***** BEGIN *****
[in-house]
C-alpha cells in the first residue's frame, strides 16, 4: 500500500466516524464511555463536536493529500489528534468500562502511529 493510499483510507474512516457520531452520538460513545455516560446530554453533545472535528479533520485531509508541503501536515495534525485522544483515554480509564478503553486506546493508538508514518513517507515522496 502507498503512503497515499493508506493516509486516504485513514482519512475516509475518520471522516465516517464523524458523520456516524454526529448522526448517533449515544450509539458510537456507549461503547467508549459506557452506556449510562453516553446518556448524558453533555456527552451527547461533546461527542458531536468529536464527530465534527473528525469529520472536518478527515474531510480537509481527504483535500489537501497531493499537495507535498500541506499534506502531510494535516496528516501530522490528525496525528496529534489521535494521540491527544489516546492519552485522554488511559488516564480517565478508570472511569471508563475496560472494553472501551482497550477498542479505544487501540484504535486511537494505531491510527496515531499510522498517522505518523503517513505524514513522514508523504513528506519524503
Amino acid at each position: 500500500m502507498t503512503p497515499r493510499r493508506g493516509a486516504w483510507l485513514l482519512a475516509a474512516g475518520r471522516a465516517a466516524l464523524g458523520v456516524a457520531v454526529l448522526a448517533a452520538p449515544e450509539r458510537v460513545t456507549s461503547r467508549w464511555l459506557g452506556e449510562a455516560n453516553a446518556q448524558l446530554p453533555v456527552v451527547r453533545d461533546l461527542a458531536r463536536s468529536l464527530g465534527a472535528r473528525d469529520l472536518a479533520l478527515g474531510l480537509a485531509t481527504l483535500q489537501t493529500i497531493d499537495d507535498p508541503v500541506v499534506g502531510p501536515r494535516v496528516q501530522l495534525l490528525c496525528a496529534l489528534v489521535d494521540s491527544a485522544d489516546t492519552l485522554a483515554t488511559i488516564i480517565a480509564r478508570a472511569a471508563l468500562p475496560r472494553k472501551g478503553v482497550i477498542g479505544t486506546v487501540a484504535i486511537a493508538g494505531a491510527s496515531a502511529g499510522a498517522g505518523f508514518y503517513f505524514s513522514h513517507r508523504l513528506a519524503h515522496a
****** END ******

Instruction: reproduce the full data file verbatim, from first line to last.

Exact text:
[in-house]
C-alpha cells in the first residue's frame, strides 16, 4: 500500500466516524464511555463536536493529500489528534468500562502511529 493510499483510507474512516457520531452520538460513545455516560446530554453533545472535528479533520485531509508541503501536515495534525485522544483515554480509564478503553486506546493508538508514518513517507515522496 502507498503512503497515499493508506493516509486516504485513514482519512475516509475518520471522516465516517464523524458523520456516524454526529448522526448517533449515544450509539458510537456507549461503547467508549459506557452506556449510562453516553446518556448524558453533555456527552451527547461533546461527542458531536468529536464527530465534527473528525469529520472536518478527515474531510480537509481527504483535500489537501497531493499537495507535498500541506499534506502531510494535516496528516501530522490528525496525528496529534489521535494521540491527544489516546492519552485522554488511559488516564480517565478508570472511569471508563475496560472494553472501551482497550477498542479505544487501540484504535486511537494505531491510527496515531499510522498517522505518523503517513505524514513522514508523504513528506519524503
Amino acid at each position: 500500500m502507498t503512503p497515499r493510499r493508506g493516509a486516504w483510507l485513514l482519512a475516509a474512516g475518520r471522516a465516517a466516524l464523524g458523520v456516524a457520531v454526529l448522526a448517533a452520538p449515544e450509539r458510537v460513545t456507549s461503547r467508549w464511555l459506557g452506556e449510562a455516560n453516553a446518556q448524558l446530554p453533555v456527552v451527547r453533545d461533546l461527542a458531536r463536536s468529536l464527530g465534527a472535528r473528525d469529520l472536518a479533520l478527515g474531510l480537509a485531509t481527504l483535500q489537501t493529500i497531493d499537495d507535498p508541503v500541506v499534506g502531510p501536515r494535516v496528516q501530522l495534525l490528525c496525528a496529534l489528534v489521535d494521540s491527544a485522544d489516546t492519552l485522554a483515554t488511559i488516564i480517565a480509564r478508570a472511569a471508563l468500562p475496560r472494553k472501551g478503553v482497550i477498542g479505544t486506546v487501540a484504535i486511537a493508538g494505531a491510527s496515531a502511529g499510522a498517522g505518523f508514518y503517513f505524514s513522514h513517507r508523504l513528506a519524503h515522496a